Cayman Island Cruise PierAccording to the Cayman Compass, the premier of the Cayman Islands says the government intends to build a huge, monolithic concrete cruise pier in George Town harbor.

The environmental impact assessments indicate that the controversial dredge and fill project will cause significant and irreversible environmental damage to the ancient beautiful reefs in the Caymans.

The cruise industry is itching for the Caymans to start on the project.

One of the comments to the article says: "Shameful is all I can say. The very thing thing that attracted me and so many others to Grand Cayman is being destroyed by short sighted people whose only motive is money. Sad day for this great Island. When you let the cruise lines dictate to you, you have lost!"

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Photo Credit: Cayman Compass

 

The Caymans is the latest island in the Caribbean where the cruise lines are beating their drums for a new multi-million dollar pier to be built for them in order to expand the business of cruising. 

I saw this same scenario unfold in Falmouth, Jamaica where Royal Caribbean ram-roded a plan to dredge ancient coral reefs and fill the adjacent mangrove forest with pulverized coral to make way for a new port to accommodate the cruise line’s monsters. the Oasis of the Seas and the Allure of the Seas. While the local environment was being completely annihilated, the cruise line promised a complete revitalization of the little city of Falmouth and a re-energizing of its local vendors which, of course, never happened. Royal Cayman Islands ReefsCaribbean wanted a place to park its over-sized behemoths and maximize profits. It could care less about the local community or the natural environment.  

The Cayman Islands is now in the cruise lines’ cross-hairs. The Caymans enjoy one of the most beautiful, pristine natural reefs in the world.  The new pier development will cause catastrophic and irreversible damage to the reefs. There is no doubt about that. Read the environmental statement here

The government of the Cayman is moving forward with the project. The cruise lines are chomping at the bit. With a pier, more cruise ships can squeeze into the Caymans at the same time. The cruise lines will make sweet deals with the government to sell goods at the pier to increase their profits at the expense of local merchants, while cutting out the local companies that tender the passengers to and from the cruise ships.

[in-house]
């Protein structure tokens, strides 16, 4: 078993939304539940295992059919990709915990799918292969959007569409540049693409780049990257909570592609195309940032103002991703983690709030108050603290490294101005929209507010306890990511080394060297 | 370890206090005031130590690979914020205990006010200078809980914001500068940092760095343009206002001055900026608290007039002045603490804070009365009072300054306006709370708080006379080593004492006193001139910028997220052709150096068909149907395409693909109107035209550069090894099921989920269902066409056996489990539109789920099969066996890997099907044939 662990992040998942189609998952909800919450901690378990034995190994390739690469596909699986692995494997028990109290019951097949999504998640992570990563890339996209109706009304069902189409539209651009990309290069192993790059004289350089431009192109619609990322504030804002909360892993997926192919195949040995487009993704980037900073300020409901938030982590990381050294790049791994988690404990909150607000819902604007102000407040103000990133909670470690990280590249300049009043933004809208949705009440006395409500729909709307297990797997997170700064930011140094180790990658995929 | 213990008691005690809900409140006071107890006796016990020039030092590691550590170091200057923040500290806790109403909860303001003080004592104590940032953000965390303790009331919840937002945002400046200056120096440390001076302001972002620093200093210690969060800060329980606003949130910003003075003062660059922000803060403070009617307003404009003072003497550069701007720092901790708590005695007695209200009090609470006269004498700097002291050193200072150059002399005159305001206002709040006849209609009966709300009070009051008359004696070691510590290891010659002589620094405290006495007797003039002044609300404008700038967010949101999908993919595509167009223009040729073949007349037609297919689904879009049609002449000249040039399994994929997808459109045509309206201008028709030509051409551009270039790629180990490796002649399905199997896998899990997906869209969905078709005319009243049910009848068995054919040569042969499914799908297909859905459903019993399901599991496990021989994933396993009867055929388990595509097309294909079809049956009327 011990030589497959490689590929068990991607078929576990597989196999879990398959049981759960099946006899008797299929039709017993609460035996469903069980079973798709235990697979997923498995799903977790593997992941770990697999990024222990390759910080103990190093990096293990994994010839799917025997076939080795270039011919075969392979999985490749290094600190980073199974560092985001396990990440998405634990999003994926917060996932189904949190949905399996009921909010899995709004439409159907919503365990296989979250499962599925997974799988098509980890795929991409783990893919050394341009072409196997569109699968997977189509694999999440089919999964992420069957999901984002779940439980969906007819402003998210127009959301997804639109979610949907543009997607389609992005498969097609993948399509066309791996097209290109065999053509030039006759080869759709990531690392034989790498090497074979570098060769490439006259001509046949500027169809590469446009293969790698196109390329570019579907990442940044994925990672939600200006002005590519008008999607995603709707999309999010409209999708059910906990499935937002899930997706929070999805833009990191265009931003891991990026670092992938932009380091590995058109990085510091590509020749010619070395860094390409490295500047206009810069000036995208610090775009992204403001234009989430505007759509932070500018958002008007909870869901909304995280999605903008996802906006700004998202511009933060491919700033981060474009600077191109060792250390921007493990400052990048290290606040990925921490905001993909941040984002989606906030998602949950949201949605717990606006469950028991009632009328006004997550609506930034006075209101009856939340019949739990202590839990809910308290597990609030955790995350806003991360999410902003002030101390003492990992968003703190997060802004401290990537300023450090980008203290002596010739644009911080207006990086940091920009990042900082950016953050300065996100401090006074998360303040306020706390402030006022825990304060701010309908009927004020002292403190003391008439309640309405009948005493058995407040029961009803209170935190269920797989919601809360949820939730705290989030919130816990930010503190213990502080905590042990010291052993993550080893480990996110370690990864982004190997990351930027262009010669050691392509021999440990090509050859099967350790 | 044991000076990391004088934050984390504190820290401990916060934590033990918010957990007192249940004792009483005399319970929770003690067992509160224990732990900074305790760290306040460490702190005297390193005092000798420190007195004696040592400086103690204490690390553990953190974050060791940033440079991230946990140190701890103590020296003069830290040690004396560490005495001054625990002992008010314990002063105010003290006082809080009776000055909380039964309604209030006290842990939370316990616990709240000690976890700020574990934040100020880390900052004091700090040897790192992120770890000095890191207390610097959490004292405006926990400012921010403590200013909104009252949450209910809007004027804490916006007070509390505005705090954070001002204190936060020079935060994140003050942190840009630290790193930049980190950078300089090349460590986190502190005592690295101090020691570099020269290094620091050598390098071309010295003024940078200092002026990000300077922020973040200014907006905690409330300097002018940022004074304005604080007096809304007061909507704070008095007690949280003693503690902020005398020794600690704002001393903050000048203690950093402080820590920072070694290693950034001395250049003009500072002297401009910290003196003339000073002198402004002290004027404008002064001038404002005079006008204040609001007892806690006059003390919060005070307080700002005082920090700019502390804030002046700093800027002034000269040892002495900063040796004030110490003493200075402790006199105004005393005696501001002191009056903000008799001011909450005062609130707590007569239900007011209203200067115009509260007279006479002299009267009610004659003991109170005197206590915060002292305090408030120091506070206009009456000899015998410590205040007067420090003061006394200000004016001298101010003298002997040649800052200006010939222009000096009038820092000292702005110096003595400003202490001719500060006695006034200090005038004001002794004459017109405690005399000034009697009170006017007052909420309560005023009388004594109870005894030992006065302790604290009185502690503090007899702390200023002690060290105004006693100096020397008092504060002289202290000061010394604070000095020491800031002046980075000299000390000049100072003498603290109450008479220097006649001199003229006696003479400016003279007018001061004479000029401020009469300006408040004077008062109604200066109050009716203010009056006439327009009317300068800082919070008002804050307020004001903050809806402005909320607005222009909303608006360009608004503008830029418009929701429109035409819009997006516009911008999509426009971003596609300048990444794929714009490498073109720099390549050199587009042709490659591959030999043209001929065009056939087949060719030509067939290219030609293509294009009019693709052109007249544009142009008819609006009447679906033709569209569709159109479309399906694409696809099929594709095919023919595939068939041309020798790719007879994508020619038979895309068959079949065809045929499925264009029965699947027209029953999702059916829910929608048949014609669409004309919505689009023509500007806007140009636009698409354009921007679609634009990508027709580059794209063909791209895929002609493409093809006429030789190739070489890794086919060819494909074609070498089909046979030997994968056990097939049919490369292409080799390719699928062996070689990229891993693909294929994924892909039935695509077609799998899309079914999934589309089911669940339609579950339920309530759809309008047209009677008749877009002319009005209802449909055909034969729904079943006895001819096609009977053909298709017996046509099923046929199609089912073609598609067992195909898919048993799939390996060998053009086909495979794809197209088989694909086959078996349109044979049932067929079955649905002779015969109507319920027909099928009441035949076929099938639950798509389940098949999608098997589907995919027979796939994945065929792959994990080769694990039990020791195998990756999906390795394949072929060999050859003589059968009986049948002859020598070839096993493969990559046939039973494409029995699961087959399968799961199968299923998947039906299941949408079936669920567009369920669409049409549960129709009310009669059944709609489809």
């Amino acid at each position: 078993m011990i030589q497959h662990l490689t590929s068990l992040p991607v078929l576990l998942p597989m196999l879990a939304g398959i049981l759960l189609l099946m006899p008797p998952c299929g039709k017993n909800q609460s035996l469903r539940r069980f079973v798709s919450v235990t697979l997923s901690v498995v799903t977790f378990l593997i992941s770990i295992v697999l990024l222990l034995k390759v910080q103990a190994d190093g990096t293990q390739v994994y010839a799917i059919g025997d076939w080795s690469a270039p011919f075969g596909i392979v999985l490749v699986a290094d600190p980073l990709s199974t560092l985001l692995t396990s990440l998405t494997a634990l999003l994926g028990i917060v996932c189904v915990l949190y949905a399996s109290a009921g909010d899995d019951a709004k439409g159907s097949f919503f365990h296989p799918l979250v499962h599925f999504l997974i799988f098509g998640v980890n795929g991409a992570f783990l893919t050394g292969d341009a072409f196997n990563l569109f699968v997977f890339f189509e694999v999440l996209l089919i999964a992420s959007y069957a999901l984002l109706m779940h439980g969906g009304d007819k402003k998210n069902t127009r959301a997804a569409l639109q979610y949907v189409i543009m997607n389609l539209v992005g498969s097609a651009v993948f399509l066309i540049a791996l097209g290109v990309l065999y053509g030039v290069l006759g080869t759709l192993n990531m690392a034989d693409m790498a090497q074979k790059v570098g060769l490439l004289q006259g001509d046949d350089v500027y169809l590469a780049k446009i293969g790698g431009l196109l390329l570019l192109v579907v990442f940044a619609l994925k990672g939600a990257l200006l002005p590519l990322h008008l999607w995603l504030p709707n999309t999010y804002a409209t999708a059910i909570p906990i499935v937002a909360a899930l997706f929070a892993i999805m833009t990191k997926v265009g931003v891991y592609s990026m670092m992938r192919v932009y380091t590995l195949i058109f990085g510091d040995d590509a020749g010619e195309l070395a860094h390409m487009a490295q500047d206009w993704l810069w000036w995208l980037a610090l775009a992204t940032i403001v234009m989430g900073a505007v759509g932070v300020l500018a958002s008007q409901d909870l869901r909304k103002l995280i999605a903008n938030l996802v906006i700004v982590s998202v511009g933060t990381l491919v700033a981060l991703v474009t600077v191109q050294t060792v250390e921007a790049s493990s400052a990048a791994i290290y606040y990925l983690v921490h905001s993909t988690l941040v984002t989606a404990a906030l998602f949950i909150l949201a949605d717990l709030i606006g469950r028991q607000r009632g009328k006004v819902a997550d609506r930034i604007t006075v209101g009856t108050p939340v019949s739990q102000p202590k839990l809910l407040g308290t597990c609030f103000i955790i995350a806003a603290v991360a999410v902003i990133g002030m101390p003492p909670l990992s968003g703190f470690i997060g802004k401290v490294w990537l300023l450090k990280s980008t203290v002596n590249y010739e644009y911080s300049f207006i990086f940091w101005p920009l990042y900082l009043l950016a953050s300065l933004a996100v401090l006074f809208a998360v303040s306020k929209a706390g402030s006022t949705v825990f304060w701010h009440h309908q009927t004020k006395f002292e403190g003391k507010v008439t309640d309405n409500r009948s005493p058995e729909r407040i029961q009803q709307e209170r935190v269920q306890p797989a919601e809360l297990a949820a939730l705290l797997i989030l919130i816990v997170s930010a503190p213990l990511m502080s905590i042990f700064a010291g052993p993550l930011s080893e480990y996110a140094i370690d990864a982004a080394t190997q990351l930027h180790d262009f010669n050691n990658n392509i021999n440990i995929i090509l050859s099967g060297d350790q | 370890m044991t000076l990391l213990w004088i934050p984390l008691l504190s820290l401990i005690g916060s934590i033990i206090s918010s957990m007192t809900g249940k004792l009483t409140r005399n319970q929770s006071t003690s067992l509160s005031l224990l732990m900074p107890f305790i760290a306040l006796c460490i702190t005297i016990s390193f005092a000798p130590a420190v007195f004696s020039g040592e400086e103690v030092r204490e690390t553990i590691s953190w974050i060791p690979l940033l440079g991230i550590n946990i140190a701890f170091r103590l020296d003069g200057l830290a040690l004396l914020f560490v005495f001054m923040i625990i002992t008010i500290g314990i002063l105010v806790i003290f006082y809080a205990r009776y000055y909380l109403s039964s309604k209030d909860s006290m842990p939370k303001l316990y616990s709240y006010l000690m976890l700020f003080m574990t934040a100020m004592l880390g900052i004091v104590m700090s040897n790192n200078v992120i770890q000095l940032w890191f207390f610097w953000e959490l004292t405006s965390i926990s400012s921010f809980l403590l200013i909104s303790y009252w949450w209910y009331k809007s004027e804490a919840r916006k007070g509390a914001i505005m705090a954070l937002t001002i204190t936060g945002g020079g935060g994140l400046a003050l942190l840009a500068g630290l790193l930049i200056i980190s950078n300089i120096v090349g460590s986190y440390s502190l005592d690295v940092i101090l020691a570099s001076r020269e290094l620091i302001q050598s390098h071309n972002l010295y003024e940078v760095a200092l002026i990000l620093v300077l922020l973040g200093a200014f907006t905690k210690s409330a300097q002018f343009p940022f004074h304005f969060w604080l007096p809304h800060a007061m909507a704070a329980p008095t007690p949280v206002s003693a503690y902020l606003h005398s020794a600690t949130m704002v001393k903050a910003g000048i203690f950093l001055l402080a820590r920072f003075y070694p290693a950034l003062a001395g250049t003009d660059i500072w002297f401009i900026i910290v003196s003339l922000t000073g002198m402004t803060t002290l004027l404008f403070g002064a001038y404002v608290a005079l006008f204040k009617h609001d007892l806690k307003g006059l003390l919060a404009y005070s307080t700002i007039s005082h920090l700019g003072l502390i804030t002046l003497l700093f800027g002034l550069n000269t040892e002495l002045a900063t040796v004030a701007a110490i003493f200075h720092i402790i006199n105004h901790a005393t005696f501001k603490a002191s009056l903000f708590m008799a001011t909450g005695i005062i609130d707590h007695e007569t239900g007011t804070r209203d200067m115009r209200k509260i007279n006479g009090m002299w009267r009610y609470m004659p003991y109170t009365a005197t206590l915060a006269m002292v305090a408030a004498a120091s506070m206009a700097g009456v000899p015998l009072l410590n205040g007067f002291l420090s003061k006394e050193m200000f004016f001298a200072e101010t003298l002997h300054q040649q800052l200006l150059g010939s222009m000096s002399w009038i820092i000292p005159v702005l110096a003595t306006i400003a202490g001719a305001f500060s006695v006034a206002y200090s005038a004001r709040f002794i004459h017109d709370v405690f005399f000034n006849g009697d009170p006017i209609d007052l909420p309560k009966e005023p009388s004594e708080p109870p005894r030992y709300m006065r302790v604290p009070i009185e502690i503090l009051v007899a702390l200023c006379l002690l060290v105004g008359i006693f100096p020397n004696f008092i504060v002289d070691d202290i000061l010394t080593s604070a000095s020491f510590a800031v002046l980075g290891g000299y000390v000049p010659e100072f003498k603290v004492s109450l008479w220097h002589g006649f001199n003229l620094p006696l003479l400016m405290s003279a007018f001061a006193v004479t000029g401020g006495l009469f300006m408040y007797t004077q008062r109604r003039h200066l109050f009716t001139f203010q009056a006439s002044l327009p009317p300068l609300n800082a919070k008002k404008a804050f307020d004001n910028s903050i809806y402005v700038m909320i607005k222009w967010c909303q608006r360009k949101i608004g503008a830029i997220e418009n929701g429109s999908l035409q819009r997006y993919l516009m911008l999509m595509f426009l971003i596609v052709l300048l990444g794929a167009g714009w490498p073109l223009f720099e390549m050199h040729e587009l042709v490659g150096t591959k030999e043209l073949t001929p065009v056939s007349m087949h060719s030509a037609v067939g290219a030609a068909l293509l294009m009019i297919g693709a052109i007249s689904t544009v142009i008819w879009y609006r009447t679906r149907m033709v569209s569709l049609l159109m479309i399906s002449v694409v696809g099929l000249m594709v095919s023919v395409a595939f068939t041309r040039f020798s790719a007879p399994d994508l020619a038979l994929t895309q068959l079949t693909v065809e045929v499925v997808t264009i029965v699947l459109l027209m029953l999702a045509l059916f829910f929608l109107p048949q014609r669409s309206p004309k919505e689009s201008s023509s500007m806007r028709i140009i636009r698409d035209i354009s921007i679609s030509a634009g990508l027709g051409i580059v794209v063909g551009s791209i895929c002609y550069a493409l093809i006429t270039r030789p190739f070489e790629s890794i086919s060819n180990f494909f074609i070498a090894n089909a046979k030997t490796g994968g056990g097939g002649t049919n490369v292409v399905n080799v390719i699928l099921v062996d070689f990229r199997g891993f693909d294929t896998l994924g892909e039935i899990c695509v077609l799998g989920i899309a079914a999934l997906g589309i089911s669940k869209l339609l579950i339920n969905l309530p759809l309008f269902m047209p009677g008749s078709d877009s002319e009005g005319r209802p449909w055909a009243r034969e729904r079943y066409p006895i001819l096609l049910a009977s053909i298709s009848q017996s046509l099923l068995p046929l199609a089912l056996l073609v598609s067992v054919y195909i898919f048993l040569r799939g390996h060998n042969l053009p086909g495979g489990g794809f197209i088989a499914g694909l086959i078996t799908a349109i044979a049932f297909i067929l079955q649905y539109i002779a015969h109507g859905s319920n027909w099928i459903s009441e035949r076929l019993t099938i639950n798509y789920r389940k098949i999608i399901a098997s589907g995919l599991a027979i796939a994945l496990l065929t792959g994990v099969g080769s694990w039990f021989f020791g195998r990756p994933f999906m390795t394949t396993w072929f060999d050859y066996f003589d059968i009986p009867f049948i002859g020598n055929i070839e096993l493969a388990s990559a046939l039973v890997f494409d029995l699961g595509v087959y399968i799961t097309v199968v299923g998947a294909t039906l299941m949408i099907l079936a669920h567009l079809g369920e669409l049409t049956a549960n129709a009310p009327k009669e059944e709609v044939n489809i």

Read a recent article on the issue.

The Miami-based cruise lines have far more sway with the Caymans’ government than the local dive shops do. 

Caymans, look at the broken promises and the pulverized coral reefs and crushed mangroves of Falmouth, Jamaica. Do you think for a second that the Carnivals and Royal Caribbeans care for a second about your million year old reefs?

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Photo Credit:  ReefBuilders

A retired couple from Canada, together with a captain, sailing from mainland Honduras to Roatan were reportedly attacked by four men armed with guns and knives who boarded the boat, threatened them with death and stole their money.

The article in CBC News quotes the Canadian woman saying "they actually had me, pulling my hair and a knife on my throat, demanding more money from the captain."

The menacing men then disabled the boat and tore out the engine wiring, and left with gasoline and the Roatan Sailing Attackcouple’s radio and drinking water, stranding them in the jungle.

This is not the first time that Canadians sailing in Honduran waters have been attacked. A Canadian woman and her father sailing from the Bay Islands were attacked in their sailboat in 2010. Armed men killed the woman’s father (photo below) in front of her before she chased them off with a flare gun. 

The U.S. and Canadian expatriates in Roatan suppress news of these violent incidents out of fear that they will scare off tourists and retirees. Travel writers skip these type of stories and describe Roatan as a "paradise."  These kind of writers and tongue-tied Roatan residents are doing a disservice to people thinking of visiting or retiring in Roatan.  

The news article quotes the Canadian foreign affairs spokesman saying: "Canadians travelling to Honduras should be aware that serious crime — including armed robbery, kidnapping, carjacking, home invasion and sexual assault — is common, and armed attacks on marine vessels have been reported."